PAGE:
Jim G. Thornton, Lynne Fogg, Sonia Asif, Lukasz Polanski, Pooja Jassal, Nick J. Raine-Fenning, Michelle Parris-Larkin, Matthew Prior, Jane Chandler, Alison Richardson
To assess the effect on reproductive outcome of congenital uterine anomalies in subfertile women in women undergoing assisted reproduction.
All women referred with subfertility between May 2009 and November 2015 who underwent assisted reproduction. As part of their initial assessment each woman was assessed by pelvic three-dimensional ultrasonography. The uterine morphology was classified using the modified American Fertility Society (AFS) classification of congenital anomalies. If the external contour of the uterus was uniformly convex or with an indentation less than 10 mm, but involving an internal indentation, it was defined as arcuate or a uterine septum. Arcuate was defined as a concave fundal indentation with central point of indentation at an obtuse angle. A subseptate uterus was defined as the presence of a septum, not extending to the cervix, with a central point of septum at an acute angle. If the septum extended to the internal os, the uterus was defined as septate. Reproductive outcomes were compared between those with a normal uterus and uterine anomalies.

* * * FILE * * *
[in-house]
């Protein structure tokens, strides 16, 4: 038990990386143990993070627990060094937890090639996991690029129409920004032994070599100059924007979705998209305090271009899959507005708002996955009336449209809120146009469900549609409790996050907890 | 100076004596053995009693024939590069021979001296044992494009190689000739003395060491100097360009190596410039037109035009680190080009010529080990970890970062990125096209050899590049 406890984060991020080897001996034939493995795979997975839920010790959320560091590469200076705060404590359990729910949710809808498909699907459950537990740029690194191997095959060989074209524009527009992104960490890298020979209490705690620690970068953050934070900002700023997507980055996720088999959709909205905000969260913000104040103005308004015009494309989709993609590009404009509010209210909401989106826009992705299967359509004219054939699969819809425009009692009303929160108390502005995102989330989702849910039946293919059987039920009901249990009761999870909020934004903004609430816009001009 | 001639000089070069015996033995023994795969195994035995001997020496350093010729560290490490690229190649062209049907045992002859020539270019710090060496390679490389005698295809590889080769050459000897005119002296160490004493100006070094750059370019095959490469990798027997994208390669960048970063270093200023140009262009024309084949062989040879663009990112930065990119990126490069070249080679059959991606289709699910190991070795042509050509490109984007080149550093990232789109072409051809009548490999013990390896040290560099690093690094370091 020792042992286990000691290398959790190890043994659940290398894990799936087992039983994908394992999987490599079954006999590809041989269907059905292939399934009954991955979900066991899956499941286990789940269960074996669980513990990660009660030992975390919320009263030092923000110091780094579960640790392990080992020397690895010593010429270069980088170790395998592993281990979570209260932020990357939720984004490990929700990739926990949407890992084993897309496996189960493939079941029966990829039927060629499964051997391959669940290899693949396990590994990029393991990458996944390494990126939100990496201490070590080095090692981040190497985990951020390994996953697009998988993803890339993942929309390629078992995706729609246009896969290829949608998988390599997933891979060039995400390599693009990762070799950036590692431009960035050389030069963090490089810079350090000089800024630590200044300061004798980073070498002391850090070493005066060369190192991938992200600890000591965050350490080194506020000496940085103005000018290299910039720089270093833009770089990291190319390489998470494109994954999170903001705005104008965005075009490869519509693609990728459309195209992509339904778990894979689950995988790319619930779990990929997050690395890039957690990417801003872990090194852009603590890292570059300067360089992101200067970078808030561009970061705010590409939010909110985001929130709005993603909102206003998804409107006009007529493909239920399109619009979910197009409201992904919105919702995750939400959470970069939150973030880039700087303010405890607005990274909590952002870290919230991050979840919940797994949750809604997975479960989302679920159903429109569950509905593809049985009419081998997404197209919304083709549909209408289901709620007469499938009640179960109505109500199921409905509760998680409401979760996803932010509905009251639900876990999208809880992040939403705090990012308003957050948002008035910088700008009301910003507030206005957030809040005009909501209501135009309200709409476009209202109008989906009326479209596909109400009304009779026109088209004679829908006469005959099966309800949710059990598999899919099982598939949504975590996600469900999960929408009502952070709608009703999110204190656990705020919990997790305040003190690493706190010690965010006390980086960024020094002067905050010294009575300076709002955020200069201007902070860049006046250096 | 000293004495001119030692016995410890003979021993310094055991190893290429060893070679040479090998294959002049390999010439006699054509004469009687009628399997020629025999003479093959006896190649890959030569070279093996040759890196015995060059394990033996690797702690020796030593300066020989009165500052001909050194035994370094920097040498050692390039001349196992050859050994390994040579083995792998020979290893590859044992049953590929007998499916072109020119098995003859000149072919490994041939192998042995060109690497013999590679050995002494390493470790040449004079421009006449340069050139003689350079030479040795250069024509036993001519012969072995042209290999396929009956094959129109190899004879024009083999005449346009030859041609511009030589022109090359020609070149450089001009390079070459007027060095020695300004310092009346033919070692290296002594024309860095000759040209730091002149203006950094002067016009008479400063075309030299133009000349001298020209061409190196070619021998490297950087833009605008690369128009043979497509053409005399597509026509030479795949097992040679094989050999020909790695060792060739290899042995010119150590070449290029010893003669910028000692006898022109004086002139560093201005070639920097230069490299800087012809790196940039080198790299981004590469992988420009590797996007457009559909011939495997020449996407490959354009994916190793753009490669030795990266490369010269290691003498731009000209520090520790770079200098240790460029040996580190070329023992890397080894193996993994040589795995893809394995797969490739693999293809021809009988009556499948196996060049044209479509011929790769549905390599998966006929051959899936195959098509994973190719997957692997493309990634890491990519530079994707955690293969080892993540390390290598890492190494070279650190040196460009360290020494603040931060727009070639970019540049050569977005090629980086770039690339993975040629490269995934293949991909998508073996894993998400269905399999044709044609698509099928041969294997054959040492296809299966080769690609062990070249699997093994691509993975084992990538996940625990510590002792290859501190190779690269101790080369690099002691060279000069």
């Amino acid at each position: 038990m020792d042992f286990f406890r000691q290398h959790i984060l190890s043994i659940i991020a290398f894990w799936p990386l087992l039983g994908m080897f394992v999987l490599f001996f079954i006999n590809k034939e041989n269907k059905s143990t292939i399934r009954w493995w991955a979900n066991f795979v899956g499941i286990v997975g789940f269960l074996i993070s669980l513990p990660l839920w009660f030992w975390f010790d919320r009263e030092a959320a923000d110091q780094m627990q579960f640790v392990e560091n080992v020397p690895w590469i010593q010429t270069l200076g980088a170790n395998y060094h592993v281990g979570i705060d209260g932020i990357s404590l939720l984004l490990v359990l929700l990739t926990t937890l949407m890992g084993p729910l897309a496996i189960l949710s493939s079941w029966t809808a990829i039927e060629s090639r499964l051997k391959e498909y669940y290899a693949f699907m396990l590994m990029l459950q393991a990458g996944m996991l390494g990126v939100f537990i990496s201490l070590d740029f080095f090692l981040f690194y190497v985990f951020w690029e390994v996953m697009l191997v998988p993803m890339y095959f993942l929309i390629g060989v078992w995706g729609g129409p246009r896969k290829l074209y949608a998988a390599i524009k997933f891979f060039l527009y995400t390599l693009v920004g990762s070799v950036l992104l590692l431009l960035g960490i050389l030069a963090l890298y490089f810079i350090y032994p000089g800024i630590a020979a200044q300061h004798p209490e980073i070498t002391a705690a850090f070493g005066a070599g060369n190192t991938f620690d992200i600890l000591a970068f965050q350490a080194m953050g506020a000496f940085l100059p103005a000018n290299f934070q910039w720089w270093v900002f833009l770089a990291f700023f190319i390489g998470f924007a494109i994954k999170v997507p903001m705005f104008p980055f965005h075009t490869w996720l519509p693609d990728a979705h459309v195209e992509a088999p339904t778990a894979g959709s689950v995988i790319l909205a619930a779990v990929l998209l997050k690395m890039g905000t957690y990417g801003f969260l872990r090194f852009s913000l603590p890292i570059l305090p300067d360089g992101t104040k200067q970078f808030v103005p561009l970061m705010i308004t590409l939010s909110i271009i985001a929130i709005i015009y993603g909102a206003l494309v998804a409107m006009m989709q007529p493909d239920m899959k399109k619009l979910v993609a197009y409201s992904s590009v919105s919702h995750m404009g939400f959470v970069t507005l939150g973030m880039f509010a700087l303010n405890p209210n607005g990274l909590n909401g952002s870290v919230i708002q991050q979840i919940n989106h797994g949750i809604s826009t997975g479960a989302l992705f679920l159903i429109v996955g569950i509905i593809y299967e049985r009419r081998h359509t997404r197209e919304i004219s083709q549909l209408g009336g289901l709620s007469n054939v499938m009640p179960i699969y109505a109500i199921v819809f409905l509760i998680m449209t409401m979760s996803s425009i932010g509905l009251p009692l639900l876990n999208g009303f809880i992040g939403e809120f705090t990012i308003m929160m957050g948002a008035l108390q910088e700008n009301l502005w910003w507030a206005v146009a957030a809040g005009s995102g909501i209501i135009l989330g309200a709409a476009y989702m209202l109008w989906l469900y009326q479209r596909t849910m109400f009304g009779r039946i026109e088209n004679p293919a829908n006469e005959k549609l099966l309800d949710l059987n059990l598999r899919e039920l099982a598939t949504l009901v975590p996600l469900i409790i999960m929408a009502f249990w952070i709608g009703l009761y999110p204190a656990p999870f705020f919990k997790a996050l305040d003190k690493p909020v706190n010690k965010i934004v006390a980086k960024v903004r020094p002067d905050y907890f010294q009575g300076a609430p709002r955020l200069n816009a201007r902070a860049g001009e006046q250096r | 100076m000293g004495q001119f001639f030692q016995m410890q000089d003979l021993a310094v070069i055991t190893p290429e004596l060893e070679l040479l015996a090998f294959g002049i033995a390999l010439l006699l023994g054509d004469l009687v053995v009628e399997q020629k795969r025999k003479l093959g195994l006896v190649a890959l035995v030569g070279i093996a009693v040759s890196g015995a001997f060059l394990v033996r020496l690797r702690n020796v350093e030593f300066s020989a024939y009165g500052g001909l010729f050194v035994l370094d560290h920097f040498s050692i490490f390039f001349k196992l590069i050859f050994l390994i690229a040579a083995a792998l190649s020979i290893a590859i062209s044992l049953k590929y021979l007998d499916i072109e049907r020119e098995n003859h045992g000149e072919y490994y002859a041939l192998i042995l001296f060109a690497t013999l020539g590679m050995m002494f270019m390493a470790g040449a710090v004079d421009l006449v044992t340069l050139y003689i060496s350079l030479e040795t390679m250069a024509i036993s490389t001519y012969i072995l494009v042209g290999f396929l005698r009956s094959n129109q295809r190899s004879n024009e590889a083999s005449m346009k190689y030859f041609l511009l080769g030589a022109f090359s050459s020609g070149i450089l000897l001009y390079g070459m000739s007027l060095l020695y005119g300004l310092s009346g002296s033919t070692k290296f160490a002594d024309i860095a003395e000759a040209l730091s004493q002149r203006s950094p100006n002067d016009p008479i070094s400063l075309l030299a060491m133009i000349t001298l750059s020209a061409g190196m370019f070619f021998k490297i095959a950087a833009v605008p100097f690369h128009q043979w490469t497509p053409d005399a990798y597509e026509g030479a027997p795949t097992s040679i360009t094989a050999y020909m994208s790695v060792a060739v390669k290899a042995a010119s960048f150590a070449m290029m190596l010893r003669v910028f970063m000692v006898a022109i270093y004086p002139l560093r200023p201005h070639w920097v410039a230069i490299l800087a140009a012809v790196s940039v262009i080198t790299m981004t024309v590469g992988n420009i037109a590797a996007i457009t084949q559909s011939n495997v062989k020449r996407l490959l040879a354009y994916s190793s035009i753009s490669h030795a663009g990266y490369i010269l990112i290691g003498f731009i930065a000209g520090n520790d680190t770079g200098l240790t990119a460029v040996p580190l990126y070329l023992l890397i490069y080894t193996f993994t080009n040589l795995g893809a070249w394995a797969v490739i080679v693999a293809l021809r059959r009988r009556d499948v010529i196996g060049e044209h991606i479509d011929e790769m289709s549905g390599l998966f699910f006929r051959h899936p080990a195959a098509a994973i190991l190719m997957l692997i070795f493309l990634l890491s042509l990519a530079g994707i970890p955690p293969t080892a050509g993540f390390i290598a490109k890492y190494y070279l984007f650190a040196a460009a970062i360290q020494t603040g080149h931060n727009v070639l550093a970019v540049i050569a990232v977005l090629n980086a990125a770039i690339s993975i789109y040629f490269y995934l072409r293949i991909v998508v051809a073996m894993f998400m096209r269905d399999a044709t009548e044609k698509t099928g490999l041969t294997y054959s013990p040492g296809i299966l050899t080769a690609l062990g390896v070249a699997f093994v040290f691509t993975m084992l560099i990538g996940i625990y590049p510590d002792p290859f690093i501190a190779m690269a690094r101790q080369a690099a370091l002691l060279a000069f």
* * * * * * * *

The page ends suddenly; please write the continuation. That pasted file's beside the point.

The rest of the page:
A total of 2375 women were included in the study of whom 1943 (81.8%) had normal uterus and 432 (18.2%) had uterine anomalies. The most common anomalies were arcuate (N=387, 16.3%), and subseptate (N=16, 0.7%). Rates of live birth were similar in the two study groups (35% and 37%, respectively, p = 0.47). The clinical pregnancy rate, mode of delivery and sex of the newborn also did not differ. Preterm birth before 37 weeks’ gestation was more common in women with uterine anomalies than controls, (22% versus 14%, respectively p = 0.03). Subgroup analysis by type of anomaly showed no difference in live birth and clinical pregnancy rates for women with arcuate uteri but worse outcomes for women with other major anomalies (p = 0.04 and 0.048 respectively).
Congenital uterine anomalies as a whole, when defined using the modified AFS classification, do not affect clinical pregnancy or live birth rates in women after assisted reproduction but do increase rates of preterm birth. Abnormalities more severe than arcuate significantly worsen all pregnancy outcomes.